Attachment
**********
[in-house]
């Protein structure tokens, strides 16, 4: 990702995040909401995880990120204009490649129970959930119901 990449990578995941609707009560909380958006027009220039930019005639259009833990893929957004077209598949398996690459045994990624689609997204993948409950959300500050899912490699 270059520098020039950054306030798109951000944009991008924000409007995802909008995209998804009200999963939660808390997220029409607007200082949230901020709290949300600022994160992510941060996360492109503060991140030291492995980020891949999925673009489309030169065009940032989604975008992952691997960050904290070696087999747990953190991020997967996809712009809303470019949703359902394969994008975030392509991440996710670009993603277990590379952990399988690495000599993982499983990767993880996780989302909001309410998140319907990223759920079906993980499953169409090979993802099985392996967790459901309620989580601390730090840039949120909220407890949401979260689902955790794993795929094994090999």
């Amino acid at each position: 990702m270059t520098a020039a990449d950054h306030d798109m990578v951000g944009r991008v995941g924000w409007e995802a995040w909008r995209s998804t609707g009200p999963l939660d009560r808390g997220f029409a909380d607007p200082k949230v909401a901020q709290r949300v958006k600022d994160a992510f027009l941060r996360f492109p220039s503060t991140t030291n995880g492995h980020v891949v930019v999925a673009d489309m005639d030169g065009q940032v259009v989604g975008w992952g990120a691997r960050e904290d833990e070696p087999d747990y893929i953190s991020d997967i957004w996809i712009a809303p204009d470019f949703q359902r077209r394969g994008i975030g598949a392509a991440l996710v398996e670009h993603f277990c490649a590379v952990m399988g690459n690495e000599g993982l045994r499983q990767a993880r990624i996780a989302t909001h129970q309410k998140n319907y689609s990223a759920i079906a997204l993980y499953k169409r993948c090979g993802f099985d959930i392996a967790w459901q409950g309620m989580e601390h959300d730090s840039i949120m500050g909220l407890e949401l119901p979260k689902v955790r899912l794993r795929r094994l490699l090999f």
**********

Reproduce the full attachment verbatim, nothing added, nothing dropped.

[in-house]
């Protein structure tokens, strides 16, 4: 990702995040909401995880990120204009490649129970959930119901 990449990578995941609707009560909380958006027009220039930019005639259009833990893929957004077209598949398996690459045994990624689609997204993948409950959300500050899912490699 270059520098020039950054306030798109951000944009991008924000409007995802909008995209998804009200999963939660808390997220029409607007200082949230901020709290949300600022994160992510941060996360492109503060991140030291492995980020891949999925673009489309030169065009940032989604975008992952691997960050904290070696087999747990953190991020997967996809712009809303470019949703359902394969994008975030392509991440996710670009993603277990590379952990399988690495000599993982499983990767993880996780989302909001309410998140319907990223759920079906993980499953169409090979993802099985392996967790459901309620989580601390730090840039949120909220407890949401979260689902955790794993795929094994090999």
């Amino acid at each position: 990702m270059t520098a020039a990449d950054h306030d798109m990578v951000g944009r991008v995941g924000w409007e995802a995040w909008r995209s998804t609707g009200p999963l939660d009560r808390g997220f029409a909380d607007p200082k949230v909401a901020q709290r949300v958006k600022d994160a992510f027009l941060r996360f492109p220039s503060t991140t030291n995880g492995h980020v891949v930019v999925a673009d489309m005639d030169g065009q940032v259009v989604g975008w992952g990120a691997r960050e904290d833990e070696p087999d747990y893929i953190s991020d997967i957004w996809i712009a809303p204009d470019f949703q359902r077209r394969g994008i975030g598949a392509a991440l996710v398996e670009h993603f277990c490649a590379v952990m399988g690459n690495e000599g993982l045994r499983q990767a993880r990624i996780a989302t909001h129970q309410k998140n319907y689609s990223a759920i079906a997204l993980y499953k169409r993948c090979g993802f099985d959930i392996a967790w459901q409950g309620m989580e601390h959300d730090s840039i949120m500050g909220l407890e949401l119901p979260k689902v955790r899912l794993r795929r094994l490699l090999f």